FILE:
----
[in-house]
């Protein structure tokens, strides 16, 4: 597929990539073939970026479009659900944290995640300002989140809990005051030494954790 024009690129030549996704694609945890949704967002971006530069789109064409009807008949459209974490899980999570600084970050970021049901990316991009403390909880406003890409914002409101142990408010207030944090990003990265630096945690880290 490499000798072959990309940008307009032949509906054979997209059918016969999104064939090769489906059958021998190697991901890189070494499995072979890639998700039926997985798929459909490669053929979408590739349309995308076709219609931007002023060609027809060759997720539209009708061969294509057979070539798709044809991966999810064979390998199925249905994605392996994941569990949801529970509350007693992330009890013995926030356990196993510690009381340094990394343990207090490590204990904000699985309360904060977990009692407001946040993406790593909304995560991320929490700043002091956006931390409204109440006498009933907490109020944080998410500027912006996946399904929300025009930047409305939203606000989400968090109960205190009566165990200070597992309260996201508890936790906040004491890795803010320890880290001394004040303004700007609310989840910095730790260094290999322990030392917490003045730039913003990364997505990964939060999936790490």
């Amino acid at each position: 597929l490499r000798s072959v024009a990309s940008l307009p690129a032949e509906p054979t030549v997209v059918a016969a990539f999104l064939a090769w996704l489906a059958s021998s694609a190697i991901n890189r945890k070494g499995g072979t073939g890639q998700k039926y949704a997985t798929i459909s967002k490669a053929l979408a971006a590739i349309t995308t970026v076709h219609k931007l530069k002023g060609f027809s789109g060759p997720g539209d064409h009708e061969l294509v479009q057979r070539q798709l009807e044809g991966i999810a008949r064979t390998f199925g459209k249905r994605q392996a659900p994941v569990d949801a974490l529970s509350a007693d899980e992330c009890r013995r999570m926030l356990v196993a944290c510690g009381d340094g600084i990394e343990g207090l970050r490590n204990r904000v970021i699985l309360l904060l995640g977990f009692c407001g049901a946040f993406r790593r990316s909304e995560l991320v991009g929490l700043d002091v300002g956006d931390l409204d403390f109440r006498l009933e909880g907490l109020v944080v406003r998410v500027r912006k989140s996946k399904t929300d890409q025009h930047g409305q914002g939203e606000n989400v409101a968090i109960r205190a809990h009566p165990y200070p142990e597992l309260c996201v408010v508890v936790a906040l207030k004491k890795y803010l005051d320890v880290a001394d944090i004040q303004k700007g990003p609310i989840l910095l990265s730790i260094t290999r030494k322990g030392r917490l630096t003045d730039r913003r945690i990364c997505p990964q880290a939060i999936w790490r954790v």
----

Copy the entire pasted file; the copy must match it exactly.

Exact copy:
[in-house]
């Protein structure tokens, strides 16, 4: 597929990539073939970026479009659900944290995640300002989140809990005051030494954790 024009690129030549996704694609945890949704967002971006530069789109064409009807008949459209974490899980999570600084970050970021049901990316991009403390909880406003890409914002409101142990408010207030944090990003990265630096945690880290 490499000798072959990309940008307009032949509906054979997209059918016969999104064939090769489906059958021998190697991901890189070494499995072979890639998700039926997985798929459909490669053929979408590739349309995308076709219609931007002023060609027809060759997720539209009708061969294509057979070539798709044809991966999810064979390998199925249905994605392996994941569990949801529970509350007693992330009890013995926030356990196993510690009381340094990394343990207090490590204990904000699985309360904060977990009692407001946040993406790593909304995560991320929490700043002091956006931390409204109440006498009933907490109020944080998410500027912006996946399904929300025009930047409305939203606000989400968090109960205190009566165990200070597992309260996201508890936790906040004491890795803010320890880290001394004040303004700007609310989840910095730790260094290999322990030392917490003045730039913003990364997505990964939060999936790490």
């Amino acid at each position: 597929l490499r000798s072959v024009a990309s940008l307009p690129a032949e509906p054979t030549v997209v059918a016969a990539f999104l064939a090769w996704l489906a059958s021998s694609a190697i991901n890189r945890k070494g499995g072979t073939g890639q998700k039926y949704a997985t798929i459909s967002k490669a053929l979408a971006a590739i349309t995308t970026v076709h219609k931007l530069k002023g060609f027809s789109g060759p997720g539209d064409h009708e061969l294509v479009q057979r070539q798709l009807e044809g991966i999810a008949r064979t390998f199925g459209k249905r994605q392996a659900p994941v569990d949801a974490l529970s509350a007693d899980e992330c009890r013995r999570m926030l356990v196993a944290c510690g009381d340094g600084i990394e343990g207090l970050r490590n204990r904000v970021i699985l309360l904060l995640g977990f009692c407001g049901a946040f993406r790593r990316s909304e995560l991320v991009g929490l700043d002091v300002g956006d931390l409204d403390f109440r006498l009933e909880g907490l109020v944080v406003r998410v500027r912006k989140s996946k399904t929300d890409q025009h930047g409305q914002g939203e606000n989400v409101a968090i109960r205190a809990h009566p165990y200070p142990e597992l309260c996201v408010v508890v936790a906040l207030k004491k890795y803010l005051d320890v880290a001394d944090i004040q303004k700007g990003p609310i989840l910095l990265s730790i260094t290999r030494k322990g030392r917490l630096t003045d730039r913003r945690i990364c997505p990964q880290a939060i999936w790490r954790v």